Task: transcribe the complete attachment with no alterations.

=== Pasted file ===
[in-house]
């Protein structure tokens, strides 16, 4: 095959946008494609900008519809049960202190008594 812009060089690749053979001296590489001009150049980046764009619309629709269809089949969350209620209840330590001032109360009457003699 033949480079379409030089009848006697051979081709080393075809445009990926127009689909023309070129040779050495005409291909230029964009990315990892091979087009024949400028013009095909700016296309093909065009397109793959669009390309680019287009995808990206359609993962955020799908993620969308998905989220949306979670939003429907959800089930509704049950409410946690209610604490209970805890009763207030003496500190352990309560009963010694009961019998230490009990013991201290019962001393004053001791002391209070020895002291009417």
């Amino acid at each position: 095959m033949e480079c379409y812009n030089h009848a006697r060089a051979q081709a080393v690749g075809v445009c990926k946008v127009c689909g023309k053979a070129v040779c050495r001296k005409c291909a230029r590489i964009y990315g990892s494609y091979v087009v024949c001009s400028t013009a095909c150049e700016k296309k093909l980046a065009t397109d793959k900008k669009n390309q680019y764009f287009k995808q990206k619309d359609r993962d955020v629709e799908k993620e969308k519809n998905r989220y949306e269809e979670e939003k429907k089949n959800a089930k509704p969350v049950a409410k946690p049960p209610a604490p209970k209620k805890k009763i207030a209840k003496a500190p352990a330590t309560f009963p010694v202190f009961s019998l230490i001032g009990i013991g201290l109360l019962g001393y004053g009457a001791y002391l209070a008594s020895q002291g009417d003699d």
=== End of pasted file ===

[in-house]
């Protein structure tokens, strides 16, 4: 095959946008494609900008519809049960202190008594 812009060089690749053979001296590489001009150049980046764009619309629709269809089949969350209620209840330590001032109360009457003699 033949480079379409030089009848006697051979081709080393075809445009990926127009689909023309070129040779050495005409291909230029964009990315990892091979087009024949400028013009095909700016296309093909065009397109793959669009390309680019287009995808990206359609993962955020799908993620969308998905989220949306979670939003429907959800089930509704049950409410946690209610604490209970805890009763207030003496500190352990309560009963010694009961019998230490009990013991201290019962001393004053001791002391209070020895002291009417």
């Amino acid at each position: 095959m033949e480079c379409y812009n030089h009848a006697r060089a051979q081709a080393v690749g075809v445009c990926k946008v127009c689909g023309k053979a070129v040779c050495r001296k005409c291909a230029r590489i964009y990315g990892s494609y091979v087009v024949c001009s400028t013009a095909c150049e700016k296309k093909l980046a065009t397109d793959k900008k669009n390309q680019y764009f287009k995808q990206k619309d359609r993962d955020v629709e799908k993620e969308k519809n998905r989220y949306e269809e979670e939003k429907k089949n959800a089930k509704p969350v049950a409410k946690p049960p209610a604490p209970k209620k805890k009763i207030a209840k003496a500190p352990a330590t309560f009963p010694v202190f009961s019998l230490i001032g009990i013991g201290l109360l019962g001393y004053g009457a001791y002391l209070a008594s020895q002291g009417d003699d």